Astrophotography Filters

Colin RobsonMarch 5th 2013
NGC 1760 taken using a narrowband filter 9Image Credit: Don Goldman)
NGC 1760 taken using a narrowband filter 9Image Credit: Don Goldman)

Filters are certainly very useful pieces of technology when it comes to astronomy. Although they may seem like a low technology piece of equipment, once you start looking deeper, you realize that they’re far more complicated than you might think. It might be best to start by looking at the different types of filters that we have on the market at our disposal.

There are two major different types of filters out there for people like you and me, there are the narrowband filters and the broadband filters. Broadband filters are more commonly used in astrophotography with monochromatic CCDs, or they are used in Luna or planetary observation to help bring out particular features. The broadband filters include the standard Red, Green, and Blue (amongst others, like the Moon filter). The name “broadband filter” comes from the fact that they allow in larger portions of the electromagnet spectrum (ie. only blue light or only red light) where as the narrowband only allow in more specific parts of the spectrum.

Narrowband filters are more specialized and, for the most part, are useless for anything other than deep sky observation. The two that I personally use are the O-III filter and the Hydrogen-Alpha filter… but for two totally different purposes. The O-III filter is used for planetary nebula and supernova remnants due to the abundance of doubly ionised oxygen, hence the O for “Oxygen.” This type of filter is, however, not overly useful when photographing diffuse nebula, such as the beautiful Great Orion Nebula, due to the lack of strong oxygen lines.

The sun through an H-alpha Filter by Alan Friedman
The sun through an H-alpha Filter by Alan Friedman

The other filter, and perhaps one of my favorites, is the Hydrogen-Alpha filter, which I use for observing the sun. There are two types of these filters on the market, just to complicate things a little more. One of these filters is used for deep sky observation and, like most filters, screws onto the eye piece or on the front of a CCD imager. The filter that I have is much more elaborate and goes in front of the telescope so as to block the amount of light actually entering the telescope…we are looking at the sun, remember! It’s not just their application that sets these two filters apart either, it’s their thickness and price.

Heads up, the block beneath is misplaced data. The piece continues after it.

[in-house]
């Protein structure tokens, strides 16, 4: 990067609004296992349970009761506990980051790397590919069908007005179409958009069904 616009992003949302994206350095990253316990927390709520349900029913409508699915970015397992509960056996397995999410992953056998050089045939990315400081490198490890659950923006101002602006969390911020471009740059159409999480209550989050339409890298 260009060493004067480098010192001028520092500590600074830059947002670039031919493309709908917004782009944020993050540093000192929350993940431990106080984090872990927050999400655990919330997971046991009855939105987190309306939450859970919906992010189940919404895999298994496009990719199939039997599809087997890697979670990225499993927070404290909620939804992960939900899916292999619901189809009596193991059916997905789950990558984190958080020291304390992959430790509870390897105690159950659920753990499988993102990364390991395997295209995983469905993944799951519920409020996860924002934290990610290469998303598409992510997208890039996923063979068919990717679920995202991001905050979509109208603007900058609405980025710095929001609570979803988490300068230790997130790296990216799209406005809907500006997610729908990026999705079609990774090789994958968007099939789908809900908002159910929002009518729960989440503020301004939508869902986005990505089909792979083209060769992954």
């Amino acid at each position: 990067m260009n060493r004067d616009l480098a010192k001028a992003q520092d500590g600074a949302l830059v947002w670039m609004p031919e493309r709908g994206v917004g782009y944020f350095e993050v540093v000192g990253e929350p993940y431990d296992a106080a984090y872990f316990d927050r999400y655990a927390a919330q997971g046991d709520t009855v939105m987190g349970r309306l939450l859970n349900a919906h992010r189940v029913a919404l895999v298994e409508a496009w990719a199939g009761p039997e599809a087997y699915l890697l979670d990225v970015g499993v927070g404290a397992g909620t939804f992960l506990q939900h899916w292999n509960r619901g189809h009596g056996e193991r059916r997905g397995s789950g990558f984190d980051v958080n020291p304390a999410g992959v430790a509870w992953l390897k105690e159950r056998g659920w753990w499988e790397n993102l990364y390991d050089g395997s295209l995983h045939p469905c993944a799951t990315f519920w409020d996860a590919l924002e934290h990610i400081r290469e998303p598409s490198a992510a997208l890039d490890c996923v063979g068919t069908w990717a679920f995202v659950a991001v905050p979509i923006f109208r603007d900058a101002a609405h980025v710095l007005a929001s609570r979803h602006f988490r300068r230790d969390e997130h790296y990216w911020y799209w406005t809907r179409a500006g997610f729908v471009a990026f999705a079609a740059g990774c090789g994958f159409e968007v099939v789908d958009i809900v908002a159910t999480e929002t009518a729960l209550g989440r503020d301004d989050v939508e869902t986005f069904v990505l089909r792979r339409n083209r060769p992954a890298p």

As you can imagine, a filter used at night, even a narrowband filter, isn’t needing to block out much light, so it is quite thin. A filter used to block out light coming from the sun to allow us to look at it, well, I would certainly hope it would be more substantial (I can assure you, if it wasn’t, I would most certainly be blind by now).

There are many different types of filters used in astronomy today, some are used for visual purposes, such as a Moon filter, which helps to bring out contrast on the moon, and the mooncoloured filters can be really good for viewing the planets and seeing different details but very important for many CCD imagers as they are monochrome. Nebula filters help block out unwanted light from street lights and sodium and mercury lines, while allowing the hydrogen-alpha and beta lines through, the O-III and S-II lines also, this can help bring out the contrast while observing or photographing nebulae.

Making good quality filters is also a very difficult task, and it one that, even after decades of effort, is still being perfected and improved upon. Although they may look very unassuming when you look at them, the technology behind making some of those specialized narrowband filters would boggle your mind!



If you are interested in mastering the art of astrophotography, here is our how-to guide — filled with everything you need to know!

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